Garnishees – a common garnish to fraud
Insights from a Legal Intern at Ravenscroft & Schmierer
I had the privilege of spending my 1L summer (1L refers to the first year of law school in North America) at Ravenscroft & Schmierer, a full-service boutique law firm based in Hong Kong. During my time there, I had the opportunity to assist the firm’s lawyers in conducting legal research for a case regarding garnishee proceedings, a completely foreign concept to me. Here is what I learned from this experience.
Author: Kristen Tang, Summer Legal Intern
Recovering your money after falling victim to a scam
Imagine finding yourself the unfortunate victim of a scam. You realise that you’ve just unwittingly transferred your entire life savings to a fraudster. Desperate to recover your money, you engage the services of a lawyer and file a lawsuit against the fraudster. Fortunately, you emerge victorious from the case, and the judge orders the fraudster to pay you back. However, that’s not the end of it – there’s still a complex and protracted battle up ahead – and you better be ready to fight it.
Just because the judge ordered the fraudster to return your money, that doesn’t guarantee he’ll do it. Also, fraudsters are smart (at least smart enough to scam you out of your money). More often than not, the money that they scammed from you is no longer located in the same place as where you sued the fraudster, which greatly complicates things in the legal world. After all, this means that your money is not subject to the jurisdiction where you won your case. Chances are, the money is now held in a bank account situated in an international financial hub – a city like Hong Kong – where vast amounts of money flow in and out daily. This begs the question – how are you going to get your money back?
Garnishees – 3rd party holders of money owed to you
At this point, the easiest approach to reclaiming your money is to compel the bank – a third party – into releasing the money directly to you. Naturally, you cannot simply ask the bank and expect them to return the money out of goodwill. Instead, you must make your case before the local courts and obtain a court order compelling the bank to transfer the money to you. This is where the concept of garnishees becomes relevant. Contrary to its culinary connotation (which is what I thought when I first heard of the term), a garnishee has nothing to do with adding embellishments to your food.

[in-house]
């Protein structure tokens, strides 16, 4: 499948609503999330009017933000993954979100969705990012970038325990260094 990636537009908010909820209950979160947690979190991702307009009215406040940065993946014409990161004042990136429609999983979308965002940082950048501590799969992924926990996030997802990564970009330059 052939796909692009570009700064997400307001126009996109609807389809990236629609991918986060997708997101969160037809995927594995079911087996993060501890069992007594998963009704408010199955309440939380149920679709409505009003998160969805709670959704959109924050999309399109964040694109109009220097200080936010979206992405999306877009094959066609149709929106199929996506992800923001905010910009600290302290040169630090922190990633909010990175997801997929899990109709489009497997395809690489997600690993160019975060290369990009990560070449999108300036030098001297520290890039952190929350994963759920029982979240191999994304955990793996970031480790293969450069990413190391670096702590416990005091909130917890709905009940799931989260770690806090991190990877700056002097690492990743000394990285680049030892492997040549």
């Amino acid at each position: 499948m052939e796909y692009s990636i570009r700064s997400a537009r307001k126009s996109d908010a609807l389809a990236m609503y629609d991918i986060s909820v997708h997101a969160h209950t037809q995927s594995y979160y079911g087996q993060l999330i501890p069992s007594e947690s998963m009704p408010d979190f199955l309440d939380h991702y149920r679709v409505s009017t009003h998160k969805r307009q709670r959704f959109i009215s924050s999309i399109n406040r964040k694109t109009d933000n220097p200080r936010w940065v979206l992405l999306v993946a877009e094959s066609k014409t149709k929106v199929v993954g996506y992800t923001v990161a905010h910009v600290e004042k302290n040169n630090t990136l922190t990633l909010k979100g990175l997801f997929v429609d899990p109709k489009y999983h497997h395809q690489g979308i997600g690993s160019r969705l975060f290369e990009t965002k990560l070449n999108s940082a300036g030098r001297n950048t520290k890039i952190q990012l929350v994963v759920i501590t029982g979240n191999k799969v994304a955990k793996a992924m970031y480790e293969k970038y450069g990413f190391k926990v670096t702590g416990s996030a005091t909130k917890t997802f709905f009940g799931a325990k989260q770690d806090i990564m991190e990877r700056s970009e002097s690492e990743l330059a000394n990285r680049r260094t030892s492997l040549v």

A garnishee proceeding is a mechanism to enforce a court judgement against a fraudster by enabling you to recover your debts directly from a third party holding your money. The term garnishee thus refers to the third party – the bank – who is holding your money. A garnishee proceeding consists of two stages. Firstly, once the court has been satisfied that the fraudster owns the bank account, a “garnishee order nisi" (pronounced nEYE-sEYE) will be issued. This is a temporary order that does not allow you to recover your money immediately. However, upon serving this order to the bank, the account is frozen, and no further funds may be transferred out. The second stage is where the formal order, referred to as the “garnishee order absolute”, will be issued. The garnishee order absolute then empowers you to reclaim your funds from the bank.
Reality is (almost) always more complex
As is often the case, real life scenarios are not so simple and straightforward. In the instance of one of our clients, although our lawyers had successfully obtained a garnishee order nisi, we encountered a peculiar problem – we had a competitor. Specifically, there was a competing claimant who had fallen victim to the same exact scam, on the same exact day as our client, who had also obtained a garnishee order nisi for the same exact bank account. The predicament we were in was that although we did not know exactly how much money was in the account, the bank had strongly indicated that there was a lack of sufficient funds in the account to cover the losses of both claimants.